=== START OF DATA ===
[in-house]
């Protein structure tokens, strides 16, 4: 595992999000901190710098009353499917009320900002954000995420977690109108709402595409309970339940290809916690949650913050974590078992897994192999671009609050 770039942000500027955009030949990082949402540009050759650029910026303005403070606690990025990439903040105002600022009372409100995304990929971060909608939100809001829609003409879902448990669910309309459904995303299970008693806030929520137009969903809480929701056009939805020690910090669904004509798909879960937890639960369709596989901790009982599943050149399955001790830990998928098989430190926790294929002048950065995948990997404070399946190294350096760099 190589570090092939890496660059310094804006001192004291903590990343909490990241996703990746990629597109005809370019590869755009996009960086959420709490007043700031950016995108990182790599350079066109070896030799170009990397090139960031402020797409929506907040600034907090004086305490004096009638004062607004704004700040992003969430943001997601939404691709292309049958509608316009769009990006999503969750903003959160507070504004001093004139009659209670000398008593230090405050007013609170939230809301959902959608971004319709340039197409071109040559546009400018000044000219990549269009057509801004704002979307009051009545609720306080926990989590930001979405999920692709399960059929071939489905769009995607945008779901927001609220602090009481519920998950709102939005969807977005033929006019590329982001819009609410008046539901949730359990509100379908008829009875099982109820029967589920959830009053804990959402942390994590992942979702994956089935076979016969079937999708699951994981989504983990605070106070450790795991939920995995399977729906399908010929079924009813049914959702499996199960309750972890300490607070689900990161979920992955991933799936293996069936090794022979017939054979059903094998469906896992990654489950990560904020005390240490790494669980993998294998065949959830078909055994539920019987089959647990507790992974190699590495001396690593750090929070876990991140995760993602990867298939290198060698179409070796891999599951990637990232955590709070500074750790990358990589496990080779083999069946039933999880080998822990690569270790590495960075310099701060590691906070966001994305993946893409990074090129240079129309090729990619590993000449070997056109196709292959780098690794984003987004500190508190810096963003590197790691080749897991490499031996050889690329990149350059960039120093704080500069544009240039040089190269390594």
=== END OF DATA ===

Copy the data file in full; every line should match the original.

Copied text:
[in-house]
């Protein structure tokens, strides 16, 4: 595992999000901190710098009353499917009320900002954000995420977690109108709402595409309970339940290809916690949650913050974590078992897994192999671009609050 770039942000500027955009030949990082949402540009050759650029910026303005403070606690990025990439903040105002600022009372409100995304990929971060909608939100809001829609003409879902448990669910309309459904995303299970008693806030929520137009969903809480929701056009939805020690910090669904004509798909879960937890639960369709596989901790009982599943050149399955001790830990998928098989430190926790294929002048950065995948990997404070399946190294350096760099 190589570090092939890496660059310094804006001192004291903590990343909490990241996703990746990629597109005809370019590869755009996009960086959420709490007043700031950016995108990182790599350079066109070896030799170009990397090139960031402020797409929506907040600034907090004086305490004096009638004062607004704004700040992003969430943001997601939404691709292309049958509608316009769009990006999503969750903003959160507070504004001093004139009659209670000398008593230090405050007013609170939230809301959902959608971004319709340039197409071109040559546009400018000044000219990549269009057509801004704002979307009051009545609720306080926990989590930001979405999920692709399960059929071939489905769009995607945008779901927001609220602090009481519920998950709102939005969807977005033929006019590329982001819009609410008046539901949730359990509100379908008829009875099982109820029967589920959830009053804990959402942390994590992942979702994956089935076979016969079937999708699951994981989504983990605070106070450790795991939920995995399977729906399908010929079924009813049914959702499996199960309750972890300490607070689900990161979920992955991933799936293996069936090794022979017939054979059903094998469906896992990654489950990560904020005390240490790494669980993998294998065949959830078909055994539920019987089959647990507790992974190699590495001396690593750090929070876990991140995760993602990867298939290198060698179409070796891999599951990637990232955590709070500074750790990358990589496990080779083999069946039933999880080998822990690569270790590495960075310099701060590691906070966001994305993946893409990074090129240079129309090729990619590993000449070997056109196709292959780098690794984003987004500190508190810096963003590197790691080749897991490499031996050889690329990149350059960039120093704080500069544009240039040089190269390594």